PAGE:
Monday 28 September 2015


Something To Hide is Deborah Moggach's eighteenth novel. Whilst it has all her trademark wit, warmth and wisdom, it's undercut with a darker edge - the things we have to hide may be more troubling than a few weathered skeletons clanking in the closet.

It begins with Petra, whose love life has always been catastrophic. In her sixties, she's older, but no wiser about men - she entertains her best friend's husband with tales of her 'romantic disasters. From the safety of the marital bed, couples like to hear about the hurly-burly of the chaise longue' but the marital bed is far from safe, and they fall in love. Untroubled by guilt - after all, Petra reasons, Bev's had Jeremy for thirty five years and perhaps it's her turn - their affair trundles along as one might expect in a comedy of manners, until Petra is called to West Africa by Bev, right to the heart of darkness. 
Moggach weaves the lives of three other women into the story, all of whom struggle with secrets and betrayals in their own way - Petra's best friend, Bev, whose husband she's been borrowing, and American Lorrie, cheated of her life savings and with her soldier husband away in the Middle East, she embarks on a vast deception rather than confess to the loss of the money.  In China Li-Jing is struggling with infertility and trying to understand exactly what it is her husband does on his West African business trips. No matter where you are in the world, it seems everyone has something to hide. 
I first came across Deborah Moggach's work in Tulip Fever, set in Amsterdam at the height of the tulip mania that gripped the Dutch in the early seventeenth century, in which a painter and his sitter fall in love, and have always loved her writing. She's best known for The Best Exotic Marigold Hotel, but has also written many screenplays, including my favourite Pride and Prejudice (the one with Kiera Knightley - don't hate me) and television adaptations. I'm enormously excited that she will be November's guest at The Books That Built Me - tickets are available here

Sunday 20 September 2015


I'm not quite sure how to describe Max Porter's Grief is the Thing with Feathers, other than to say it's breathtaking, original, experimental, heartrending  and is inspired by Ted Hughes Crow, which Hughes wrote in the aftermath of Plath's death.  It's part prose poem, part novel - a spare, poetic story of a widowed father and his two sons, who are visited by Crow, babysitter, trickster, healer, antagonist, who threatens to stay until they no longer need him.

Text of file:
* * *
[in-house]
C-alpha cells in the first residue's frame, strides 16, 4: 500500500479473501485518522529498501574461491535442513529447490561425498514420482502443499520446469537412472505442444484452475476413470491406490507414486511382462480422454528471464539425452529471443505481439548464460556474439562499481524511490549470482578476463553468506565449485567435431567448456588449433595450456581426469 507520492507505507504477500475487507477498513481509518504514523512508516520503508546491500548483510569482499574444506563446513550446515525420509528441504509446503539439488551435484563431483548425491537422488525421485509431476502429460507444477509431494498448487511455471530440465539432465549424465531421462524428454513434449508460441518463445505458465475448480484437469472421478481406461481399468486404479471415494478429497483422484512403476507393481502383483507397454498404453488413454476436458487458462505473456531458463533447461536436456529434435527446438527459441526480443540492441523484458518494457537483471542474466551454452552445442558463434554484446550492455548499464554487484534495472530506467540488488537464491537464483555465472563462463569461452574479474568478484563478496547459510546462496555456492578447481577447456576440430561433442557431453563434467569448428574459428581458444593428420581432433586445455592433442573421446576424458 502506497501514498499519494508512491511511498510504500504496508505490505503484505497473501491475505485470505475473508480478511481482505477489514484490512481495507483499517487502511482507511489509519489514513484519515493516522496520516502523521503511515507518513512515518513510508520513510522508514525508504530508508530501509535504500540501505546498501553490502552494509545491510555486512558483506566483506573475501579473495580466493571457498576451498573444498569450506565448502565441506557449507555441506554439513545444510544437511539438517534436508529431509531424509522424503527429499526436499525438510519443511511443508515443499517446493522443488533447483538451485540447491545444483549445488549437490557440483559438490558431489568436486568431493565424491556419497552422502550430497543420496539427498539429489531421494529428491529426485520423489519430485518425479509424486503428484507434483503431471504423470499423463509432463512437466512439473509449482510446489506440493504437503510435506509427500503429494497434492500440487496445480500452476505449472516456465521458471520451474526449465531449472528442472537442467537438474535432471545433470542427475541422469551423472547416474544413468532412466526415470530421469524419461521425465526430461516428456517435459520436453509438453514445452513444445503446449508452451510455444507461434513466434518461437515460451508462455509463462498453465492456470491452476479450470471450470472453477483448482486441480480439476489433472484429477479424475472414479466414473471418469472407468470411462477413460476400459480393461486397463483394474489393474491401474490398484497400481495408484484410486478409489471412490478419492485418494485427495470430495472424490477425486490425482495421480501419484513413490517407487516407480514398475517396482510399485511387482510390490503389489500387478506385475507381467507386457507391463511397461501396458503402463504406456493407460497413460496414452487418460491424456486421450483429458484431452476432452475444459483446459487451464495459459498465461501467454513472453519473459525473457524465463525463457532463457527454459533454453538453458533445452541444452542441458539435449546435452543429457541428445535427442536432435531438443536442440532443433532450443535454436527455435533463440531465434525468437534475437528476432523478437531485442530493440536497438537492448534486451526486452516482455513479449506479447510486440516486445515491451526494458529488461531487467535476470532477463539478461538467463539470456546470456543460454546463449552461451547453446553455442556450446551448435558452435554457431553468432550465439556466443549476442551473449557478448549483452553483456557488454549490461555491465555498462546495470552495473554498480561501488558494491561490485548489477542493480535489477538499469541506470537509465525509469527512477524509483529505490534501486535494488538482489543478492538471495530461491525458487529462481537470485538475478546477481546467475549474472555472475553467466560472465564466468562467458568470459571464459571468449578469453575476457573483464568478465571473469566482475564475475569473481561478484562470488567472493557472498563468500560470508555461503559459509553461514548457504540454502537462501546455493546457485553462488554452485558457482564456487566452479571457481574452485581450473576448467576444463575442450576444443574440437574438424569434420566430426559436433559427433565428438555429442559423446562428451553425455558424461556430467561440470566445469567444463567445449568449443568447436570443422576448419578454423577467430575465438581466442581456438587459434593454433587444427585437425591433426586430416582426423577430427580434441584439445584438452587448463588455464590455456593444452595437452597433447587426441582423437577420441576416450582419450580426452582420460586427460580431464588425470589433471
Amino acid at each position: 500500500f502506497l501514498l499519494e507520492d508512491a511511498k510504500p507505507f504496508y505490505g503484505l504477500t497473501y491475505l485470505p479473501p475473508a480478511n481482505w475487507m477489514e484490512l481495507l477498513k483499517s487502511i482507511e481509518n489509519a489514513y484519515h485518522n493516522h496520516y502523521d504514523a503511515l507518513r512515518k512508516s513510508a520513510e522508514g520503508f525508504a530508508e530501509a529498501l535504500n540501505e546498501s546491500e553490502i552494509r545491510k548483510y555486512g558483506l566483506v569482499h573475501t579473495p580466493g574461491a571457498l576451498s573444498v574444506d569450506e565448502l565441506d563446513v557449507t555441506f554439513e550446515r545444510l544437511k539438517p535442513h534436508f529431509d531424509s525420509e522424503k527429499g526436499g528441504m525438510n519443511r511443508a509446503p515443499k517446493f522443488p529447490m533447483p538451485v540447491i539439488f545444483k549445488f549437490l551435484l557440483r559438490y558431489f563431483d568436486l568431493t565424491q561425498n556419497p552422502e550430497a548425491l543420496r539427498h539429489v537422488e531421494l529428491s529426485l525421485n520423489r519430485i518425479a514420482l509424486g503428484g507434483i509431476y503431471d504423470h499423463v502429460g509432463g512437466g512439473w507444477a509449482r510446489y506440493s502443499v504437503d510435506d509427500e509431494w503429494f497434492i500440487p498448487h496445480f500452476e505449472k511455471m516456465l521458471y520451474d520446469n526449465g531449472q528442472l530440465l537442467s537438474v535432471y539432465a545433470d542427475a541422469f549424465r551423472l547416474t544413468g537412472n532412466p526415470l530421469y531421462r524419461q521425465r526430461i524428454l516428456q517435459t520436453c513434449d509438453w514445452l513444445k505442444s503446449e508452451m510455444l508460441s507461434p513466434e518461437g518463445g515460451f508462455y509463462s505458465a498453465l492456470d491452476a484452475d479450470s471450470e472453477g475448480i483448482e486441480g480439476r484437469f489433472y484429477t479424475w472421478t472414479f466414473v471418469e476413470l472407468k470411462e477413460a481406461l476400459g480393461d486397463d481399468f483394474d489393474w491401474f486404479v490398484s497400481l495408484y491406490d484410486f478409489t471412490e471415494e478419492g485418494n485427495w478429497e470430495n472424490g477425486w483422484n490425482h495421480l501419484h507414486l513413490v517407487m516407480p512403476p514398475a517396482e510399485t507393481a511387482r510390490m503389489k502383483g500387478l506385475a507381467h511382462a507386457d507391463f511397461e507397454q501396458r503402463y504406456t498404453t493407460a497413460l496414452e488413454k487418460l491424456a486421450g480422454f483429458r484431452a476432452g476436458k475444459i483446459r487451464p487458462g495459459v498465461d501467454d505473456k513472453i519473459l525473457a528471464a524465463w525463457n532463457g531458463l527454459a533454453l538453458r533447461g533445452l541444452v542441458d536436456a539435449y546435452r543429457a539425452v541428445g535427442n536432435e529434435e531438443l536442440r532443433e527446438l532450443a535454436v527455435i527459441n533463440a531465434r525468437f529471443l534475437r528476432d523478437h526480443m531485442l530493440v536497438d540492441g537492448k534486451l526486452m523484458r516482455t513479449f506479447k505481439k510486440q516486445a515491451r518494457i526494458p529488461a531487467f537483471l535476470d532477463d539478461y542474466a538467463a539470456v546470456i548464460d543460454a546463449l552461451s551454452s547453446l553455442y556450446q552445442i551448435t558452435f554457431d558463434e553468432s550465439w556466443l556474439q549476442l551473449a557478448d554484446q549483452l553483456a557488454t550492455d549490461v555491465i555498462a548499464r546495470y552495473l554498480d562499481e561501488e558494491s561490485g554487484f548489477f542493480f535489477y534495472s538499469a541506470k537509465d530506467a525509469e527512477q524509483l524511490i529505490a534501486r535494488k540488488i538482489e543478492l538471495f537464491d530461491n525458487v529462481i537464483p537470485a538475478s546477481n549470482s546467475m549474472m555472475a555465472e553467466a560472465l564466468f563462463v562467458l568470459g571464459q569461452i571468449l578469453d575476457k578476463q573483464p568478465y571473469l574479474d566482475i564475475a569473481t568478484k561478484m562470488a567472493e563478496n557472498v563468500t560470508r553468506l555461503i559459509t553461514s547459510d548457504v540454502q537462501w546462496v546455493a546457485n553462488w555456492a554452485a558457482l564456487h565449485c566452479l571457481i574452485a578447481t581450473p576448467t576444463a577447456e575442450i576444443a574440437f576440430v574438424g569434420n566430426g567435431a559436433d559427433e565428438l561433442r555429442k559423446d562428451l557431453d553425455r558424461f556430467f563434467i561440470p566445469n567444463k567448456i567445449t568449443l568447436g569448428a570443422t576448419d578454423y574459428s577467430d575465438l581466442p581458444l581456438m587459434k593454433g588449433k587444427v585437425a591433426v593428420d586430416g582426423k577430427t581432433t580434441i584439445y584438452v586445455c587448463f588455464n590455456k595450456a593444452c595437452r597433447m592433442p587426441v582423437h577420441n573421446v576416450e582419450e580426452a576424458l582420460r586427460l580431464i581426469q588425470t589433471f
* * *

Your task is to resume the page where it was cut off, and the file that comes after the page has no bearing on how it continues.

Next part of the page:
I have stolen (please let me know if this is highly illegal) an excerpt from Grief Is The Thing With Feathers, originally printed in The Guardian a few days ago, and appended it below. No review I could write would show the extraordinary power of Porter's prose better than this extended quotation could. 

Extract from Grief is the Thing With Feathers

Once upon a time there was a demon who fed on grief. The delicious aroma of raw shock and unexpected loss came wafting from the doors and windows of a widower’s sad home.
Therefore the demon set about finding his way in.
One evening the babes were freshly washed and the husband was telling them tales when there was a knock on the door.
Rat-a-tat-tat. “Open up, open up, it’s me from 56. It’s … Keith. Keith Coleridge. I need to borrow some milk.”
But the sensible father knew there was no number 56 on the quiet little street, so he did not open the door.
The next night the demon tried again.
Rat-a-tat-tat. “Open up, open up, I’m from Parenthesis Press. It’s Paul. Paul … Graves. I heard the news. I’m truly gutted it’s taken me this long to come over. I’ve brought a pizza and some toys for the boys. 
But the attentive father knew there had been a Pete from Parenthesis and a Phil from Parenthesis, but never a Paul from Parenthesis, so he did not open the door.
The next night the demon ran at the door, flashing blue and crackling.
Rat-a-tat-tat. BANG. BANG. “Open up! Police! We know you’re in there, this is an emergency, you have five seconds to open the door or we will smash our way in.”
But the worldly grieving man knew a bit about the law and sensed a lie.
The demon went away and wondered what to do next. He was tabloid-despicable, so a powerful plan came to him.
Rat-a-tat-tat-tat. Knock. Knock. Knock. “Boys? It’s me. It’s Mum. Darling? Are you there? Boys, open the door, it’s me. I’m back. Sweetheart? Boys? Let me in.”
And the babes flung their duvets back in abandon, swung their little legs over the edge of the bed and scampered down the stairs. The chambers of their baffled baby hearts filled with yearning and they tingled, they bounded down towards before, before, before all this. The father, drunk on the voice of his beloved, raced down after them. The sound of her voice was stinging, like a moon-dragged starvation surging into every hopeless raw vacant pore, undoing, exquisite undoing.
“We are coming, Mum!”
Their friend and houseguest, who was a crow, stopped them at the door.
My loves, he said.
My dear, sorry loves. It isn’t her. Go back to bed and let me deal with this. It isn’t her.